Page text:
December 10, 2012
|Date||Event||Goal Time||Chip Time||Gun Time|
A couple of weeks ago I ran the Tannebaum 10k in the Toronto Beaches area. I had run the Tannenbaum 10k in 2010 but the course was very different then. I signed up for this race on a whim because I knew some other people from my local Running Room who were going to be doing it too.
The race is essentially the home race for the Toronto Beaches Runners Club. I think of them as a pretty intimidating and impressive group. The race has a feel of a community run they organized for themselves, but welcoming others into the community for the race! It was also nice to see some familiar faces helping out at the race including Dave Emilio and Duff McLaren.
I wasn’t properly trained for this race. I think I was finally recovered from my Chicago and Toronto double-dip, but didn’t have the motivation to train in late November. I wasn’t expecting a great time, but I expected I could beat my 1:03:53 from two years ago. For whatever reason, running in “traditional” shoes like my Saucony Hurricane 13’s was quite uncomfortable in November. I had been using my minimalist Saucony Kinvara’s successfully in training and decided to use them during this race, even thought I swore over a year ago I’d never race in them again…
Race day was practically a washout. I woke up that Sunday morning to pouring rain. We got soaked when we gathered for the carpool to the race. Fortunately, there was plenty of parking when we arrived and there was a covered shelter to wait in before the race. There were also indoor bathrooms near the start that were handy (and warm!).
My local Running Room made a pretty good showing: 11 runners and 1 spectator. It was also nice to meet Alice Toyonaga and Heather H. who I had previously only met through social media. Alice has an inspiring race report here.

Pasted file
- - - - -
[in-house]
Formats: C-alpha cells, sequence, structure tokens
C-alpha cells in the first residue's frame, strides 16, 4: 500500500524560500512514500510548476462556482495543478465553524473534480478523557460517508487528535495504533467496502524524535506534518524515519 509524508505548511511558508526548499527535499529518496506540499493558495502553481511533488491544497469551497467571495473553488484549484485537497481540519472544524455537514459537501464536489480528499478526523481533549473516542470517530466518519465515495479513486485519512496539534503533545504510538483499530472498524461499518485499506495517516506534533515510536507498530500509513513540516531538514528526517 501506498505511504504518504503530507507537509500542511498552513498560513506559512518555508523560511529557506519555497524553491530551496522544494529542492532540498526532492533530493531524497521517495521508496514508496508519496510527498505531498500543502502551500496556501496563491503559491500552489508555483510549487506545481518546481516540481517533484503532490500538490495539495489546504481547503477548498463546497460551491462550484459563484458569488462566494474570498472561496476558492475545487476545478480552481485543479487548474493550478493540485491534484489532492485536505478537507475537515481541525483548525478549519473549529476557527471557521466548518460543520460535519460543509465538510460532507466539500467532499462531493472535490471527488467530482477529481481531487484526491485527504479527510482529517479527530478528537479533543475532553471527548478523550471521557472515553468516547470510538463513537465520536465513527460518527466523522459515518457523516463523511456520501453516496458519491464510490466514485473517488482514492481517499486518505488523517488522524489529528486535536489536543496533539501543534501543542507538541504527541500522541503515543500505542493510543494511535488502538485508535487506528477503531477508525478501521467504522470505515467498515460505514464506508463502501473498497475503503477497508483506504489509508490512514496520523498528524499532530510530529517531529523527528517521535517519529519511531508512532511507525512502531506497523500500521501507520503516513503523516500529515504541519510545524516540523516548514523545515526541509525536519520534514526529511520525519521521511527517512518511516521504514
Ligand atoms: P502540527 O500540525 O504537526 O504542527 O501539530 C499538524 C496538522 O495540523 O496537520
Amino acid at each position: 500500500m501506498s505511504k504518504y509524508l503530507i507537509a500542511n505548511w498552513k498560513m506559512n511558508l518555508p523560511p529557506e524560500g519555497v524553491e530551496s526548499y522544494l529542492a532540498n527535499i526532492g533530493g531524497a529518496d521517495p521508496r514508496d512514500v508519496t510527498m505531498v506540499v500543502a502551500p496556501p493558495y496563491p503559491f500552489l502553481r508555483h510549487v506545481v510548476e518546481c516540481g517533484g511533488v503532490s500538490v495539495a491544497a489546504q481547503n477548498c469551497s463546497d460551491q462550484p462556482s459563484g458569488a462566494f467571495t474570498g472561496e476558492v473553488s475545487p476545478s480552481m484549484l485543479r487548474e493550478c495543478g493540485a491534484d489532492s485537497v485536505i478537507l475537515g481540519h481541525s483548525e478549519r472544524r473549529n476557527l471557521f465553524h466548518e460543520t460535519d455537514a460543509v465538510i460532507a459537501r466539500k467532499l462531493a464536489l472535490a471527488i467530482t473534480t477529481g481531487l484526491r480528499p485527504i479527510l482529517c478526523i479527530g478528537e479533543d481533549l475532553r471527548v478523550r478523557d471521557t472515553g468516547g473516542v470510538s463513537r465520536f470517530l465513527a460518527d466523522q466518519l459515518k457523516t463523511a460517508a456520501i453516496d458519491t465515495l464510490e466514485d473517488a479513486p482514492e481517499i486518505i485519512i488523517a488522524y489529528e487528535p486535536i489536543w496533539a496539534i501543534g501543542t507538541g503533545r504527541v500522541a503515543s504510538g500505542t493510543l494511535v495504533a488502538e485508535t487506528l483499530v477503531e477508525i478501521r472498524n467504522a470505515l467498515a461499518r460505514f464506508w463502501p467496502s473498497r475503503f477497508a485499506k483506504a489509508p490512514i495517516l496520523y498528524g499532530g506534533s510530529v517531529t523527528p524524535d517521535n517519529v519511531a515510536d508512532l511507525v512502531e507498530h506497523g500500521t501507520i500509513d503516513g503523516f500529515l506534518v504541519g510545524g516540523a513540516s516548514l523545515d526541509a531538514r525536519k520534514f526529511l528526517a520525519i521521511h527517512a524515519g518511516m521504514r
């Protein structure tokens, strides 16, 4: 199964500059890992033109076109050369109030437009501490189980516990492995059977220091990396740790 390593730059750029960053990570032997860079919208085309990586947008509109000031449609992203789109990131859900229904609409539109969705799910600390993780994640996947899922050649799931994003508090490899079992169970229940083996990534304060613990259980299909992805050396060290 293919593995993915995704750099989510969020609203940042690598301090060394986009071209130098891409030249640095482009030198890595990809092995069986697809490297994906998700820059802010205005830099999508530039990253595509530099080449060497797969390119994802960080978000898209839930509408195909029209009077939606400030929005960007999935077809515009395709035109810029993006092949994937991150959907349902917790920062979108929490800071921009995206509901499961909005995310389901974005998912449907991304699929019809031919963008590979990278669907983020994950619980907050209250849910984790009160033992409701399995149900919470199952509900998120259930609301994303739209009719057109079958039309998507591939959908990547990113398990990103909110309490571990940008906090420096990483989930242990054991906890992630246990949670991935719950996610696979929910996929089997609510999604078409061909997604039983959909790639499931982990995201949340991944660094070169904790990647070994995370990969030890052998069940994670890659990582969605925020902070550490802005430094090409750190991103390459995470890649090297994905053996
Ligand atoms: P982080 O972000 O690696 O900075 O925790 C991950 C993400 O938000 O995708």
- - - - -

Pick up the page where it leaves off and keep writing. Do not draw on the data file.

The forecast said it would be over 5 degrees Celsius so it was warm enough that I could race in just one layer. However, the rain scared me into wearing my typical Running Room jacket. That would prove to be a costly mistake.
I seeded myself well-back at the start of the race. One of the 10k clinic instructors from my local Running Room planned to pace the race to finish in 1 hour. I imagine that if I started well-behind and finished with her or ahead of her, my chip time would be under 60 minutes. It turns out I actually started 29 seconds behind her.
I found the first 5k rather uncomfortable. The rain had eased off and my jacket had become a big bag making me way too warm. I also spent a lot of time dodging puddles, rather unsuccessfully might I add! made it to the half-way point at 29:58.
The course wasn’t too crowded which was nice. A lot of the course overlaps with the courses for A Midsummer Night’s Run and the Scotiabank Toronto Waterfront Marathon, so it felt quite familiar. It even goes out on the Leslie Spit (towards Tommy Thompson Park) which can be really nice. In nicer weather it would have been a beautiful view. But the smell of Ashbridges Bay treatment plant wasn’t so pleasant.
At the half-way point, I was surprised to find a little water station. The race website specifically said there wouldn’t be water on the course, so it was a nice surprise. At that station, I took off my jacket and tied it around my waist. Being able to dissipate heat better made it much more comfortable to run.
You could see the finish from a mile away which was nice. With about 1km left I finally caught the instructor who was pacing for 1 hour. There was someone with the instructor that left her to speed to the finish. That felt like a genuine challenge to me so I sprinted the last bit really, really fast. My Garmin shows that I ran the last kilometer in about 4 minutes! I finished under an hour gun time, and in 58:40 chip. And a huge split negative!
Analyzing my Garmin data after the race, I noticed that my heart rate was much lower in the second half even though I was running much faster. I think it’s because I was overheating in the first half because of my jacket.
After the race we posed for a group photo. There was cinnamon bread from Cobb’s bakery in the shelter which was really nice. Duff McLaren was giving out draw prizes in the corner but we could barely hear him. I might have won a hat and didn’t know it. Dave Emilio took over the speaking for the awards.
One big plus from the race this year was the swag. Most races give out shirts, but this one gave away a toque! It was very handy following the race for keeping warm.
The race organizers can’t control the weather, but the other factors of the race all went well: Easy parking, available shelter and bathrooms, good course marking, volunteers, route and swag. I was glad to run it and may do it again next year!